Current Trends in English Linguistics and General Linguistics 13 Ninchigengogaku (1): Ninchibunpou to Koubunbunpou (Cognitive Linguistics : Cognitive Grammar and Constructional Approaches)
This is one of an ongoing series of books planned to provide a survey of current trends in theoretical linguistics. The first half, written by the author of this article and very briefly reviewed here, is devoted to an explication of Cognitive Grammar, and the second half surveys the emergence and development of construction grammar, which together constitute the two major theories of grammar in cognitive linguistics.
Although it is just one line of research in linguistics that constitutes a major branch of cognitive science, cognitive linguistics is so named because of its emphasis on the relevance and importance of general cognition as a basis of language, which is explicitly denied in the mainstream Chomskyan generative grammar. One of the basic features of human cognition is the cognitive agent’s active and flexible organization and categorization of the external world, which language provides myriad ways of doing via conventionalized meanings of linguistic expressions. Cognitive linguistics thus generally assigns an essential role to semantics, and constructional approaches in particular implement this idea by giving form-meaning pairings, i.e., constructions, a privileged role as the basic units of grammar and the description thereof.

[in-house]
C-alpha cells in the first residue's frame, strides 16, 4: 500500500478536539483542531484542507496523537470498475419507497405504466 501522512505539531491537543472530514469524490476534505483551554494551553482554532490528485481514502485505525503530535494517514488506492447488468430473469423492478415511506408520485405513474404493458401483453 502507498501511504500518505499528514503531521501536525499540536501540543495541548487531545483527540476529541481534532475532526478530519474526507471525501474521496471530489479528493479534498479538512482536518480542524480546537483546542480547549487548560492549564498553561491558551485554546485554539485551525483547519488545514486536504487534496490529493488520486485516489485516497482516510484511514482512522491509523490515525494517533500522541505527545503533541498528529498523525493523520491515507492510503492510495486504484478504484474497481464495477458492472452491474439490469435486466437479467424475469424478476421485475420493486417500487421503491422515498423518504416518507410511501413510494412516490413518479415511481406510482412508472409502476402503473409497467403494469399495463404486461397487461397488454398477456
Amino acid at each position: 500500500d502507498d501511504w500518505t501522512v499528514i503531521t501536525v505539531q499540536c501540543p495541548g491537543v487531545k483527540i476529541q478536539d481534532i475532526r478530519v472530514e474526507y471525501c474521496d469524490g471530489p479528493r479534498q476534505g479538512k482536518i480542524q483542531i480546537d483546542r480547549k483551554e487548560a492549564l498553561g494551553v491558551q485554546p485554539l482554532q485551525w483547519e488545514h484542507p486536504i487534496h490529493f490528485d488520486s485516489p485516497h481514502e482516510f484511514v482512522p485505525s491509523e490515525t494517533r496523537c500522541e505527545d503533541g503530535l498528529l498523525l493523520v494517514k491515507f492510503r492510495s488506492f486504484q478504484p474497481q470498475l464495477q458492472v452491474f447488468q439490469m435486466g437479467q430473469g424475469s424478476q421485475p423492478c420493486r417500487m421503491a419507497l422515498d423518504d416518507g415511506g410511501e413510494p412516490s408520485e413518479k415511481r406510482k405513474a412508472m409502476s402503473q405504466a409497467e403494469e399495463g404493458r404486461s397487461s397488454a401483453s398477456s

As a theory assuming the fundamental status of form-meaning pairings in grammar, Cognitive Grammar belongs among constructional approaches, but it stands out for its firm commitment to reducing grammar to independently motivated and widely accepted basic cognitive principles and processes, which in many ways makes it distinct from and opposed to other constructional approaches. The critical examination of Goldberg’s Construction Grammar and Croft’s Radical Construction Grammar in Chapter 9 brings into sharp relief the unique features and significance of Cognitive Grammar.
Although each chapter deals with specific topics named in its title, the overall purpose of the first part of the book is to show the necessity and advantages of the framework of Cognitive Grammar, which authors sometimes seem to refer to without necessarily understanding what it is all about. I hope that my contribution to this series places Cognitive Grammar in proper perspective in the current linguistics scene, and serves as a token of respect and a commendation for the achievements attained over the past 40 years by Ronald W. Langacker, who built and developed the theory almost single-handedly.
(Written by TSUBOI Eijiro, Professor, Graduate School of Arts and Sciences / 2021)